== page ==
or...
    C = 1000 * (10 * A / B)
    or even...
    C = 250 * (40 * A / B)
    The higher the factor in the parentheses, the more accurate, and the more prone to overflow. You just have to make sure the two fixed factors multiply to 10000.

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    Quote Originally Posted by dwks View Post
    I seriously doubt GCC on an embedded system would support the Windows function MulDiv().
    When I saw MulDiv in some code the other day, I searched on the Net and got several non-MS hits - SGI for example.

    I imagine that GCC would be able to perform this optimisation, if optimisations are enabled.
    Yes, that's the idea. My point was more that the divide by "nice" numbers is much better than dividing by arbitrary numbers.

    I suspect that the H8 isn't the "hottest" processor when it comes to math, so it may be a good idea to try to avoid divides when possible. [I know a 68000 takes something like 100 clock-cycles to divide a number, and there are many other processors where divide operations aren't even built into the processor - you have to do it "by hand"].

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    and the hat of wrongness Salem's Avatar
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    Even if the available library doesn't support a muldiv() of some sort, it the processor does support a 64-bit intermediate result for mul, which can be used by div, then crafting your own little assembler function would be worthwhile.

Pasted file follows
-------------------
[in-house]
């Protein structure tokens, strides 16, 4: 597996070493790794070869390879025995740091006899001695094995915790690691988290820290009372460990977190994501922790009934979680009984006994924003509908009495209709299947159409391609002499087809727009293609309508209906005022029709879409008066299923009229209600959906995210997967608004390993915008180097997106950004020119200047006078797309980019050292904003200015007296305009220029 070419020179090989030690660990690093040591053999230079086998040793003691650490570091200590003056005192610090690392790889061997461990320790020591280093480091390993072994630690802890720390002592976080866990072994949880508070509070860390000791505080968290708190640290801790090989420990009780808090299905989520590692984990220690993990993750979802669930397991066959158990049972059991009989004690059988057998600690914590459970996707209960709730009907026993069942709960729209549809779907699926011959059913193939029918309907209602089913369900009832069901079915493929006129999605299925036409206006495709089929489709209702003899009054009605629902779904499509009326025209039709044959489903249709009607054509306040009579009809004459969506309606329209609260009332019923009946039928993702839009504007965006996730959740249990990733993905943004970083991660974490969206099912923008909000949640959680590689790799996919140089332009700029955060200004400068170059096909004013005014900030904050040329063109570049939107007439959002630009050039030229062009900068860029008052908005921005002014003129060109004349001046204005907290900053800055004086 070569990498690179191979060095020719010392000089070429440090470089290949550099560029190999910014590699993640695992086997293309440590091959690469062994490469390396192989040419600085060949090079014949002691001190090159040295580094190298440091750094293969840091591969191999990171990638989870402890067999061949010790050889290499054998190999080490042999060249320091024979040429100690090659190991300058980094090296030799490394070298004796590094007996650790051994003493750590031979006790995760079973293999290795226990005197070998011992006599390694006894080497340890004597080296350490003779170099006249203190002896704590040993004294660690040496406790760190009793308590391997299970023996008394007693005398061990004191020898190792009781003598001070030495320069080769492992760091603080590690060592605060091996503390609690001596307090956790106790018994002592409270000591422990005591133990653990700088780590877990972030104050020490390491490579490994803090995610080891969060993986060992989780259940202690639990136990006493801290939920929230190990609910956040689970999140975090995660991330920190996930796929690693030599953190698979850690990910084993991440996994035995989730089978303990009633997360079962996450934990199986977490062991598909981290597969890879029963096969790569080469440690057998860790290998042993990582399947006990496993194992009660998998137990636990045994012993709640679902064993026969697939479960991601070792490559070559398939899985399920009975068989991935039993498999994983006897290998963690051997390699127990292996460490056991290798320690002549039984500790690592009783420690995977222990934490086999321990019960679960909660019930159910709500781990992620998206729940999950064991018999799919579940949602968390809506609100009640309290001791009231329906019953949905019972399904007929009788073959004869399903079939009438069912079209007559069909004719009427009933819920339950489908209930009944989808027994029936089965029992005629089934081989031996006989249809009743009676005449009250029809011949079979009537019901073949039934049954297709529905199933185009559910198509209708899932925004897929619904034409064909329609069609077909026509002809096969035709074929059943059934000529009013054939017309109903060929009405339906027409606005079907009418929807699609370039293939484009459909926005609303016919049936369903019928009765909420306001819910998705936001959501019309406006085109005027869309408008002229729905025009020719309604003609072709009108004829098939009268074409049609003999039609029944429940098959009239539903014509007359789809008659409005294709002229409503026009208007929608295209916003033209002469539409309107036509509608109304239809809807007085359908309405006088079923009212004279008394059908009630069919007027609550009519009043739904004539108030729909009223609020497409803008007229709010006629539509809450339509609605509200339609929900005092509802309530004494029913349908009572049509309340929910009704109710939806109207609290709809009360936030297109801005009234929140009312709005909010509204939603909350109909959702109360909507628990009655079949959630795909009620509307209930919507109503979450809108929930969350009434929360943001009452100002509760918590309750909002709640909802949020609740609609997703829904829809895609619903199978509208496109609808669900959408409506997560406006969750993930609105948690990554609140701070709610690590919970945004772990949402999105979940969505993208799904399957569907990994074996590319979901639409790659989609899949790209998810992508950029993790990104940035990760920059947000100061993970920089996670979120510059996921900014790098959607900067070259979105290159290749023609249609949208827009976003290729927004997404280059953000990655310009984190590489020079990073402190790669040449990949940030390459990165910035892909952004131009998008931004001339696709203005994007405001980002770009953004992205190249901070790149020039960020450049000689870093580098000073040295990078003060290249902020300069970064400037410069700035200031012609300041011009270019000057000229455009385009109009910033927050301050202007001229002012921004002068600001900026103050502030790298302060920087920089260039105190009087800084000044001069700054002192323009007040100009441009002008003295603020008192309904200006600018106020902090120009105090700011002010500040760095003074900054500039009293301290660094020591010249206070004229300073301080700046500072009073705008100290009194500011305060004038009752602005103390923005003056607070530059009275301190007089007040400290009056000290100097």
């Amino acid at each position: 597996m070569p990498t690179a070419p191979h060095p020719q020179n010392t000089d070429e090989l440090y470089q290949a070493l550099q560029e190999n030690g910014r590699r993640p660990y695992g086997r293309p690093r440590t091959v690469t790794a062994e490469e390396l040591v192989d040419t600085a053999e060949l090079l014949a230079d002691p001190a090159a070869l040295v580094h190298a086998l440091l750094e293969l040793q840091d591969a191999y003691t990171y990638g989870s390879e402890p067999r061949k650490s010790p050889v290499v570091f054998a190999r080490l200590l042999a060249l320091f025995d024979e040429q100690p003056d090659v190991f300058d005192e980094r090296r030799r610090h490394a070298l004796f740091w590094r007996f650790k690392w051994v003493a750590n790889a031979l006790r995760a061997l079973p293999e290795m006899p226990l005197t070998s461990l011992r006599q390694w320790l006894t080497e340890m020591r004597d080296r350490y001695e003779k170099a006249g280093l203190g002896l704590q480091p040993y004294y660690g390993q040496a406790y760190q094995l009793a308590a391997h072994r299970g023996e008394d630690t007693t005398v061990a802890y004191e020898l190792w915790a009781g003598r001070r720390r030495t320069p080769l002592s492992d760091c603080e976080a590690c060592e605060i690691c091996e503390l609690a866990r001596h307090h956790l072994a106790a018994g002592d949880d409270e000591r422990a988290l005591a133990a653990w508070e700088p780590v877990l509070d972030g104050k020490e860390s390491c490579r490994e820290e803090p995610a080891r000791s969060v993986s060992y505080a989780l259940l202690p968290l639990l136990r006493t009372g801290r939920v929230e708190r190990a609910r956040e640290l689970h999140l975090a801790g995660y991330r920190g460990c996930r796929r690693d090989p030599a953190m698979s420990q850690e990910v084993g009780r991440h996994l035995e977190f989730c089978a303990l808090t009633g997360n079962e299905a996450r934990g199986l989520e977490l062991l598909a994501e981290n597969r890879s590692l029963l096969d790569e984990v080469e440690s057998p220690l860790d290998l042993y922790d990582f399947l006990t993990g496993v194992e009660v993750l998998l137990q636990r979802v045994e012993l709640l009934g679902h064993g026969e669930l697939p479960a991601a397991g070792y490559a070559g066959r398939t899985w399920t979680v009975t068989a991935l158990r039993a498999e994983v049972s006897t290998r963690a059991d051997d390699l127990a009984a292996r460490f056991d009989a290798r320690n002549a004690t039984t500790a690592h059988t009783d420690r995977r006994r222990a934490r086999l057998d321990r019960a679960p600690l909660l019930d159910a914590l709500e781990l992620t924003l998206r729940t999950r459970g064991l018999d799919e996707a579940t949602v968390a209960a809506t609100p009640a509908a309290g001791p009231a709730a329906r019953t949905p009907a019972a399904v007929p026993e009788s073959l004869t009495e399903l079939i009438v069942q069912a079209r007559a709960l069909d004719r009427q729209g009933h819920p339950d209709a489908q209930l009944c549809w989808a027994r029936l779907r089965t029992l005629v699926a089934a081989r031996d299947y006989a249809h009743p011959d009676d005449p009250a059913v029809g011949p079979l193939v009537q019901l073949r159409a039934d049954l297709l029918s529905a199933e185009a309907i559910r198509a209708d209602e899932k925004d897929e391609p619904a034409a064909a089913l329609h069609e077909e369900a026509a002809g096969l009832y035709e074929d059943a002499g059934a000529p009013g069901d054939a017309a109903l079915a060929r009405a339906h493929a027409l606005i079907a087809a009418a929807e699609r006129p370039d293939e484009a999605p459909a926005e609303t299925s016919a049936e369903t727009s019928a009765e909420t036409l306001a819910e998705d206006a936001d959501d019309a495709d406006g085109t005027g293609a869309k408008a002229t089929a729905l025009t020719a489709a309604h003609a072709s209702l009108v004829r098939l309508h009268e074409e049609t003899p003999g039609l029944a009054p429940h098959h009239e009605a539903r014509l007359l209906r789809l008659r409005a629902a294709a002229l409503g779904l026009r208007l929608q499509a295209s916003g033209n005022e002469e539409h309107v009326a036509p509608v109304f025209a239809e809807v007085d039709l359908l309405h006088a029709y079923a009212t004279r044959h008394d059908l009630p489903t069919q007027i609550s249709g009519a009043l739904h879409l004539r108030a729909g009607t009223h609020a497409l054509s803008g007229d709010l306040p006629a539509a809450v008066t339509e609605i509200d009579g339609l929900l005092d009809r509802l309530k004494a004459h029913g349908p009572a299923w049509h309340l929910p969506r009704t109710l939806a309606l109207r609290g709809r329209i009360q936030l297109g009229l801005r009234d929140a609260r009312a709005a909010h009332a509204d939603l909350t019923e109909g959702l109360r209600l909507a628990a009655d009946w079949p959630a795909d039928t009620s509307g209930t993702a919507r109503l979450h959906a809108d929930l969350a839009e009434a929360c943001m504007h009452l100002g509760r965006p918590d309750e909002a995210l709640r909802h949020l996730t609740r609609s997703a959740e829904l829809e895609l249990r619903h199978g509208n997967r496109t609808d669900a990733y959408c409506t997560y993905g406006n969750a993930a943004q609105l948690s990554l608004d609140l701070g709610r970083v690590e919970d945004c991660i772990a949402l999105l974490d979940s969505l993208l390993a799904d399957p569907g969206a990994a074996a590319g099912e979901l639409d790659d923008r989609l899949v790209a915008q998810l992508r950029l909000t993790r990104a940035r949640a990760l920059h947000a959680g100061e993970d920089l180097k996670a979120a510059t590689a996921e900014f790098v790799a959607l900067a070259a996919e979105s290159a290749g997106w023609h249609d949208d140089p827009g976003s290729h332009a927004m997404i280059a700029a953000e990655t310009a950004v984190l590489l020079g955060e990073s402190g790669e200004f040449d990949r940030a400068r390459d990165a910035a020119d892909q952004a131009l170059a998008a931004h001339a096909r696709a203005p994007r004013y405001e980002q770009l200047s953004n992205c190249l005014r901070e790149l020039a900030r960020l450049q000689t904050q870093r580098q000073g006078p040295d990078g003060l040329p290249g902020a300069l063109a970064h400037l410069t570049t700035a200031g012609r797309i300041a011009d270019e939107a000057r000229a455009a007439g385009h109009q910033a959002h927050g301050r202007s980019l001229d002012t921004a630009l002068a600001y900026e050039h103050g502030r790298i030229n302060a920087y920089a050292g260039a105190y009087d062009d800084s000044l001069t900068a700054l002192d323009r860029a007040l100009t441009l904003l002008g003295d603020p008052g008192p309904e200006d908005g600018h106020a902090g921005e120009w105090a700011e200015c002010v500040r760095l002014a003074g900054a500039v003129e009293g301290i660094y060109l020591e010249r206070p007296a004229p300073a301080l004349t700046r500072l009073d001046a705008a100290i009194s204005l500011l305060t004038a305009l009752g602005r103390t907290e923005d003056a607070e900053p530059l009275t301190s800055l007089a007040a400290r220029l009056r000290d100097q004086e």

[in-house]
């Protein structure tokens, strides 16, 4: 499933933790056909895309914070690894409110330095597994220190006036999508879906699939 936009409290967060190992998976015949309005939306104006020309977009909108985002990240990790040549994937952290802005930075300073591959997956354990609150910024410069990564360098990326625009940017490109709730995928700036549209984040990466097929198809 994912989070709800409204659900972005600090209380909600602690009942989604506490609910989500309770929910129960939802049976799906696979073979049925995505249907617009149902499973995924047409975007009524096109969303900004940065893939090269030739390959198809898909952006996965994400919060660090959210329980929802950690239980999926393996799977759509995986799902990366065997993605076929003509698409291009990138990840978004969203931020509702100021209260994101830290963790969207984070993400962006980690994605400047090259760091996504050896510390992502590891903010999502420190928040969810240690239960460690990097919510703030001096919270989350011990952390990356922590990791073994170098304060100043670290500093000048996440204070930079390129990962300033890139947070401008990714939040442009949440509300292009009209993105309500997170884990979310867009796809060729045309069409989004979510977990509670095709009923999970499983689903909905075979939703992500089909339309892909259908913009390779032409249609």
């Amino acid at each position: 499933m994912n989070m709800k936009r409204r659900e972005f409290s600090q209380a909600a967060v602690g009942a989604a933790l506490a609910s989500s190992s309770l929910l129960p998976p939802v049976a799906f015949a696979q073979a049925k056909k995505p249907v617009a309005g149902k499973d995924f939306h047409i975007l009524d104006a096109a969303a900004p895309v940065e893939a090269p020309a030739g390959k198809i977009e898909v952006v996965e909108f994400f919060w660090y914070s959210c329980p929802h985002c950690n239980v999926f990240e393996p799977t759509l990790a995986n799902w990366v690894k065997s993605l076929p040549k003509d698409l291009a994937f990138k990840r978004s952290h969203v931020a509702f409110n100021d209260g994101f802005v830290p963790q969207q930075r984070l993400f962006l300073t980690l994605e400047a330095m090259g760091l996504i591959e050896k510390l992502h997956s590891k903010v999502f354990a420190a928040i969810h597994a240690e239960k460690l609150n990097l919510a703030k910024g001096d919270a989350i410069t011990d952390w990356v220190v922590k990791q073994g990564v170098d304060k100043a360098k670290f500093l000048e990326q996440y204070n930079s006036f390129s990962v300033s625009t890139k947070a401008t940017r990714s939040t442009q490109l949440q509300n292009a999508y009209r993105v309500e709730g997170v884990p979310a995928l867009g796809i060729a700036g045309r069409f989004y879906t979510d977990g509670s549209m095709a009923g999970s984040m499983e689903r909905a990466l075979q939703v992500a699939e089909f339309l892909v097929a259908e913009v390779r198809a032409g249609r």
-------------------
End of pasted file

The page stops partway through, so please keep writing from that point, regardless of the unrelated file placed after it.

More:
If you dance barefoot on the broken glass of undefined behaviour, you've got to expect the occasional cut.
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    Just Lurking Dave_Sinkula's Avatar
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    Quote Originally Posted by jokkemokke View Post
    H8 processor and GCC compiler.
    I don't suppose you could be more specific? (This caught my attention.)

    H8SX Family

    H8SX family offers a 32bit CISC microcomputer with improved performance and an internal Multiplier/Divider with a maximum operating frequency of 50 MHz.
    7. It is easier to write an incorrect program than understand a correct one.
    40. There are two ways to write error-free programs; only the third one works.*